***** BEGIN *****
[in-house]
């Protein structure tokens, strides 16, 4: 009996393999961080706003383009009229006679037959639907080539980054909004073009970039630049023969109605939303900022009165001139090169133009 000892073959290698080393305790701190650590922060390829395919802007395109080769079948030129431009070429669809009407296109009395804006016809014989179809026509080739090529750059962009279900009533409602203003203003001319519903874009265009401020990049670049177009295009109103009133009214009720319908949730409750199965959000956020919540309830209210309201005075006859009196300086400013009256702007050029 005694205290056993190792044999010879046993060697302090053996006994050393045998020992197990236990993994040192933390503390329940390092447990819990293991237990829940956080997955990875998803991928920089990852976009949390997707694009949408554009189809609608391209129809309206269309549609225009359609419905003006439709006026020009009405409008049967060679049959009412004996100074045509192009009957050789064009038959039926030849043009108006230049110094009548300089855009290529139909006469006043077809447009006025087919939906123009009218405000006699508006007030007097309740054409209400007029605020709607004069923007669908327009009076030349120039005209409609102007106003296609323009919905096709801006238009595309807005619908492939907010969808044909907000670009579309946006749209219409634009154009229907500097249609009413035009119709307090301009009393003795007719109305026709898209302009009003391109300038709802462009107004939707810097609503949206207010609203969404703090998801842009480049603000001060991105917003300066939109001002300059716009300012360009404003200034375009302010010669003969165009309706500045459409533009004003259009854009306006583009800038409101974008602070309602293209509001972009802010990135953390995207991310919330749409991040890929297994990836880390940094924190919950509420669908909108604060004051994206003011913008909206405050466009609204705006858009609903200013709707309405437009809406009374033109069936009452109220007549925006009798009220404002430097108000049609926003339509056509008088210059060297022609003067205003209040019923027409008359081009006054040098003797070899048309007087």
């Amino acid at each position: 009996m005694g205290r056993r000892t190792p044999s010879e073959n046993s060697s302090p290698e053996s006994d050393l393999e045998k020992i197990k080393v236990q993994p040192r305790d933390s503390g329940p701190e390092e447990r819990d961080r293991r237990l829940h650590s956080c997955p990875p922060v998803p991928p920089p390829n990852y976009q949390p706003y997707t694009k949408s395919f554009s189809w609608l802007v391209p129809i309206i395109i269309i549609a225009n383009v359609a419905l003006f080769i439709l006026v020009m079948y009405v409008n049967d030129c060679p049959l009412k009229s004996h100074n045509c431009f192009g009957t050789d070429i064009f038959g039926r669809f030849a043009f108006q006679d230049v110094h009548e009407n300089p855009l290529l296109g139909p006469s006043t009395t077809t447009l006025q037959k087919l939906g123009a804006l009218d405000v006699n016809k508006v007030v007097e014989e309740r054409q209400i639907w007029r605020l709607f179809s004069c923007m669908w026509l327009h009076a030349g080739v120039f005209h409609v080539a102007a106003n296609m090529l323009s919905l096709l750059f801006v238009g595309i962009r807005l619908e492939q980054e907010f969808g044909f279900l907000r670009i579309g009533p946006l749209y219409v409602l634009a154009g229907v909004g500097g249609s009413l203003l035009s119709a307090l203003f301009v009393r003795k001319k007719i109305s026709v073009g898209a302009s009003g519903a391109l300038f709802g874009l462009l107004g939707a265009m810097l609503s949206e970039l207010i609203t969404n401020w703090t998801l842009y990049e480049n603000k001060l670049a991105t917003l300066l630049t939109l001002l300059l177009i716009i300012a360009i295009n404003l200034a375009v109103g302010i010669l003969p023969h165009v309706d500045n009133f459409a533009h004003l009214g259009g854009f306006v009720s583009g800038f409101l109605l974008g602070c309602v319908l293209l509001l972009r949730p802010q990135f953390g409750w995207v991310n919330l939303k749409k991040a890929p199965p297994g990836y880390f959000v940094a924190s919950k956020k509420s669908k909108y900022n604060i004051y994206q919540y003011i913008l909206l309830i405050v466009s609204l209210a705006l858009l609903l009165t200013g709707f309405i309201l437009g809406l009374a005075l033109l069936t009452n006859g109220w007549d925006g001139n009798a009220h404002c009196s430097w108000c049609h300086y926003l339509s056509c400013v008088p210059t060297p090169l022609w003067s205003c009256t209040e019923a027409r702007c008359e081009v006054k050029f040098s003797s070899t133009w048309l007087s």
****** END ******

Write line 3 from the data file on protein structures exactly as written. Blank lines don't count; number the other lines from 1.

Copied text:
């Amino acid at each position: 009996m005694g205290r056993r000892t190792p044999s010879e073959n046993s060697s302090p290698e053996s006994d050393l393999e045998k020992i197990k080393v236990q993994p040192r305790d933390s503390g329940p701190e390092e447990r819990d961080r293991r237990l829940h650590s956080c997955p990875p922060v998803p991928p920089p390829n990852y976009q949390p706003y997707t694009k949408s395919f554009s189809w609608l802007v391209p129809i309206i395109i269309i549609a225009n383009v359609a419905l003006f080769i439709l006026v020009m079948y009405v409008n049967d030129c060679p049959l009412k009229s004996h100074n045509c431009f192009g009957t050789d070429i064009f038959g039926r669809f030849a043009f108006q006679d230049v110094h009548e009407n300089p855009l290529l296109g139909p006469s006043t009395t077809t447009l006025q037959k087919l939906g123009a804006l009218d405000v006699n016809k508006v007030v007097e014989e309740r054409q209400i639907w007029r605020l709607f179809s004069c923007m669908w026509l327009h009076a030349g080739v120039f005209h409609v080539a102007a106003n296609m090529l323009s919905l096709l750059f801006v238009g595309i962009r807005l619908e492939q980054e907010f969808g044909f279900l907000r670009i579309g009533p946006l749209y219409v409602l634009a154009g229907v909004g500097g249609s009413l203003l035009s119709a307090l203003f301009v009393r003795k001319k007719i109305s026709v073009g898209a302009s009003g519903a391109l300038f709802g874009l462009l107004g939707a265009m810097l609503s949206e970039l207010i609203t969404n401020w703090t998801l842009y990049e480049n603000k001060l670049a991105t917003l300066l630049t939109l001002l300059l177009i716009i300012a360009i295009n404003l200034a375009v109103g302010i010669l003969p023969h165009v309706d500045n009133f459409a533009h004003l009214g259009g854009f306006v009720s583009g800038f409101l109605l974008g602070c309602v319908l293209l509001l972009r949730p802010q990135f953390g409750w995207v991310n919330l939303k749409k991040a890929p199965p297994g990836y880390f959000v940094a924190s919950k956020k509420s669908k909108y900022n604060i004051y994206q919540y003011i913008l909206l309830i405050v466009s609204l209210a705006l858009l609903l009165t200013g709707f309405i309201l437009g809406l009374a005075l033109l069936t009452n006859g109220w007549d925006g001139n009798a009220h404002c009196s430097w108000c049609h300086y926003l339509s056509c400013v008088p210059t060297p090169l022609w003067s205003c009256t209040e019923a027409r702007c008359e081009v006054k050029f040098s003797s070899t133009w048309l007087s």